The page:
Towns like Guilford, Clinton, and Essex in Connecticut's New Haven County have some of the country's highest concentrations of historic homes. While this is excellent news if you're looking for a unique home with character, rather than the cookie-cutter appearances of many modern structures, it can make it more difficult to find accessible housing in the area.
So what do you do?
Well, the good news is that by asking a few simple questions, you can figure out if a home has the accessible features that you need to stay comfortable. Here's what you should consider when looking for a house in the area.
The Home's Location
Before making any purchase, make sure you can live with the home's surroundings. Will you be living on a hill? While having an elevated home is certainly scenic, you'll have to worry about climbing when walking to or from the property, which could cause difficulty.
Are you close to your favorite activities? The easier it is for you to get to your desired locations, the happier you'll end up. Can you walk to restaurants and shopping? Are you close enough to the beach? Only you know how you want to spend your time, so make sure that you can get to these places with minimal assistance.
Do you have access to public transportation? If you aren't driving, you'll want to be close to a bus stop. Is there a bus station within walking distance? Are there hills along the way? Having a smooth, level walk to the bus could make all the difference in the world when leaving home.
Remember, the home's location all comes down to personal preference. What's suitable for someone else might not be the right fit for you, so have a look around and see what you can find.
How the House is Designed
What is the structure of the house like? If you have significant mobility issues, you'll probably want a one-story home, rather than one with multiple floors.
Stairs can make your life more challenging, so finding a house where you can spend most of your time on the ground floor could make your days more comfortable. You can search for one-story homes directly through the Page Taft website, so you don't waste your time looking at properties that won't work for you.
If there are stairs in the home, does it have mobility aids to help you between levels? Is there room to add some? While these aids are uncommon to find in houses, it can make your decision far easier if you come across a home that is already set-up for those with reduced mobility.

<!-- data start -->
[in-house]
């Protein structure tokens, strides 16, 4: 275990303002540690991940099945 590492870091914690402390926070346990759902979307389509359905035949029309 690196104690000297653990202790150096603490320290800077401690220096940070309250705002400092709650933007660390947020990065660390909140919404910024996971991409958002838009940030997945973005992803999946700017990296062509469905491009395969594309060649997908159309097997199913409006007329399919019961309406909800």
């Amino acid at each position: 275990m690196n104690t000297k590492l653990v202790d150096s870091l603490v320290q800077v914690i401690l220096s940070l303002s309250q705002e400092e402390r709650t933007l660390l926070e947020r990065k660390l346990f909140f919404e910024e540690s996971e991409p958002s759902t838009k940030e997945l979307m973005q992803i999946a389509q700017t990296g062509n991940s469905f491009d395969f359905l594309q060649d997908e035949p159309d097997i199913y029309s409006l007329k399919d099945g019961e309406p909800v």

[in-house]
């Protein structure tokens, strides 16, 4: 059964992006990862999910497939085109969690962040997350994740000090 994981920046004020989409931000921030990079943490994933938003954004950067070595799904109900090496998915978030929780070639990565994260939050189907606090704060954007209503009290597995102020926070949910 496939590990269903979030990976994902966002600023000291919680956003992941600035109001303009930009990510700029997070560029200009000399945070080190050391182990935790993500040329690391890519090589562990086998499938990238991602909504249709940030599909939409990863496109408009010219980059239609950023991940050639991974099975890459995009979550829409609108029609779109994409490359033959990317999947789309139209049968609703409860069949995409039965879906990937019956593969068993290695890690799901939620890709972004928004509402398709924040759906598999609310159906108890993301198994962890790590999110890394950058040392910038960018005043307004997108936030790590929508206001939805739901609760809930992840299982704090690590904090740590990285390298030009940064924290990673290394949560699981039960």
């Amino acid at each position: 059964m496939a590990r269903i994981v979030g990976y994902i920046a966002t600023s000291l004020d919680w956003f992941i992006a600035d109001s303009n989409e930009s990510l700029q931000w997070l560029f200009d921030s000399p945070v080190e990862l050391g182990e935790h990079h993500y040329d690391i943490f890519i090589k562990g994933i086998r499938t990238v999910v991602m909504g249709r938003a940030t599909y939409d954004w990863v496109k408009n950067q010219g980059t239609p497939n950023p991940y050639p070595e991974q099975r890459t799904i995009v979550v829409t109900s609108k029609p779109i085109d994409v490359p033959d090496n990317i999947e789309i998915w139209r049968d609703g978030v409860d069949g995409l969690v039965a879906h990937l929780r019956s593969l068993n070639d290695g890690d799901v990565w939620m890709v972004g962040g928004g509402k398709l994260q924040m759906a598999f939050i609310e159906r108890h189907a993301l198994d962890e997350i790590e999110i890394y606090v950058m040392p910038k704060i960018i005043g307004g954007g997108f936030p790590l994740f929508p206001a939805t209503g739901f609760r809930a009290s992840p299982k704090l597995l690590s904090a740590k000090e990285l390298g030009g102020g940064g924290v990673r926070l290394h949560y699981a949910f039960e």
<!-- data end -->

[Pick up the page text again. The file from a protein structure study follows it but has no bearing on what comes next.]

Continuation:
Does the home have wide doorways? Those in wheelchairs need as much space as possible in halls and doors to avoid getting caught up on things. If you're able to ask your real estate agent about the width before visiting, you can save yourself some time by eliminating properties with narrow doors.
How big is the kitchen? When you're in a wheelchair, you'll want a larger kitchen that allows you to move freely between stations. If you're less mobile, a smaller kitchen might be advantageous because you won't have to move around as much. Your choice comes down to personal preference, so have a look around and come to a conclusion based on what is best for you.
Figure Out the Accessible Features
Does the home already have some accessible features?
If the previous owner had some mobility issues, you might find that the home is already equipped for your arrival.
Check for grab bars in the bathroom. Usually, you'll find these features near the toilet and in the bathtub. They can prevent falls and help you stand-up, making them valuable if you're struggling with your mobility. If the home doesn't have grab bars, they are easy to install.
See how many electrical outlets the home has. Buyers often overlook this aspect but think about how difficult you find it to plug and unplug items into hard-to-reach outlets. A house with a small number of outlets will likely make the portals harder to reach and could cause you issues. Having lots of outlets also means fewer extension cords, which are a tripping hazard.
Do you require a service dog? If so, you'll want to have a yard. Even if you don't currently have a dog, but might need one in the future, buying a home with a yard is a good idea.
Look at the flooring. When in a wheelchair, thick carpets can make the home difficult to navigate, so try to find something with hardwood or laminate. Those who tend to fall, however, could opt for a high pile carpet to provide additional cushion.
Make sure the accessible features in your home match up with that you'll require to make the space as comfortable as possible for you.
Getting the Help You Need
Figure out what you need to make your life easier and talk to a real estate agent about it. Even though New Haven County has a lot of old homes, there are options available for you.
The experienced agents at Page Taft can help you find the perfect home to help you live your best life. Ask the right questions and you’ll have no problem finding the house of your dreams.